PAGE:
HOUSTON (AP) — A Houston home day care operator left the kids she was caring for without adult supervision, while a stovetop burner was on, before a blaze that killed four children and injured three others, according to an arrest affidavit made public Monday.
Investigators believe the burner was the source of last week's fire.
Hours after the new details about the blaze were released, Houston fire department officials announced that day care operator Jessica Tata had fled the Unites States and they had asked the U.S. Marshals Service in Houston to help track her down.
Officials believe Tata has fled to Nigeria, where she is originally from.
Tata, 22, was charged late Sunday evening with reckless injury to a child involving serious bodily injury involving the death of 3-year-old Shomari Dickerson. The charge carries a sentence of two to 10 years in prison. Prosecutors have not said whether they plan to file additional charges against Tata.
It was not immediately known whether Tata had an attorney. Attempts by The Associated Press to contact her family in person or by phone at multiple addresses and telephone listings have been unsuccessful.
Houston Fire Department investigators said in the affidavit that two of Tata's neighbors described seeing her drive up on Thursday and go into the home where the day care center was located, then hearing her screaming seconds after she went in the front door. They saw smoke coming from inside.
"Both witnesses stated that it only took them a few seconds to arrive at the fire scene and they both stated they saw no adults or employees of the daycare either inside the building or running out of the building other than (Tata). It appeared to them that (Tata) was the only adult at the daycare," the arrest affidavit states.
Tata had told neighbors immediately after the fire that it started in the kitchen while she was in the bathroom. Investigators said there was an electric stove in the kitchen with a pot containing oil on the burner.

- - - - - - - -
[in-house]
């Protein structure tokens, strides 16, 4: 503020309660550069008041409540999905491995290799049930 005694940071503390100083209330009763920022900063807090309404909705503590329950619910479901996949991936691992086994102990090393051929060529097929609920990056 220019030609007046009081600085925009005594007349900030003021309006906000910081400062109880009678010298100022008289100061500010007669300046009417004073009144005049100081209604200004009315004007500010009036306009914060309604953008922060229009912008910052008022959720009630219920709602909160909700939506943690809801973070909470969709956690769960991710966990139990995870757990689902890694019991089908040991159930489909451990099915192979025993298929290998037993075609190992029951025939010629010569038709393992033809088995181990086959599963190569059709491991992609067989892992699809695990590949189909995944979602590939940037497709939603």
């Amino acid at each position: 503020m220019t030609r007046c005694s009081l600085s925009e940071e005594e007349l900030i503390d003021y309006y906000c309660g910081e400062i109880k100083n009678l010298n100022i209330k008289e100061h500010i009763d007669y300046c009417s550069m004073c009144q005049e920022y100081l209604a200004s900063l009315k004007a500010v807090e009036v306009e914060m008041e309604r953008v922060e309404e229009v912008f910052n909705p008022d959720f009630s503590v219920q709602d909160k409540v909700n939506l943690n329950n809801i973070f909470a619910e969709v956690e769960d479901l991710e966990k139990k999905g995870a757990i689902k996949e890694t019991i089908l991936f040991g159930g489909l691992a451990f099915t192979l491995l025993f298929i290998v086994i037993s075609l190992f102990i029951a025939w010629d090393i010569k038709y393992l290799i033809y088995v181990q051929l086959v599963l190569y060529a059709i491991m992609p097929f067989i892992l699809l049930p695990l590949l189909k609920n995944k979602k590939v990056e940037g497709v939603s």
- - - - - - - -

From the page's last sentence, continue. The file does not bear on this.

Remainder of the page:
The affidavit did not specify who left the burner on.
Two of the injured children remained hospitalized Monday in critical but stable condition.
Fire Department Assistant Chief Michelle McLeod declined to comment on how investigators determined Tata had fled or when she had left the country.
"Right now we are trying to confirm everything," said U.S. Marshals Service spokesman Alfredo Perez. "Just because someone who is wanted flees to another country doesn't mean the United States isn't going to get them back and have them face justice."
Perez said if his agency confirms Tata is in Nigeria, it will ask that country to arrest her on behalf of the U.S. He said he believed the United States has an extradition treaty with Nigeria.
Tata's bond has been set at $500,000.
Betty Ukera, the mother of 20-month-old Elizabeth Kajoh, one of the children who died in the blaze, said she was still processing the news that Tata had fled the country.
"Whatever she did that day resulted in the death of my daughter and perhaps it is human instinct to want to run away. I don't know really," she said. "Only God will give us justice in this matter and we leave it to him."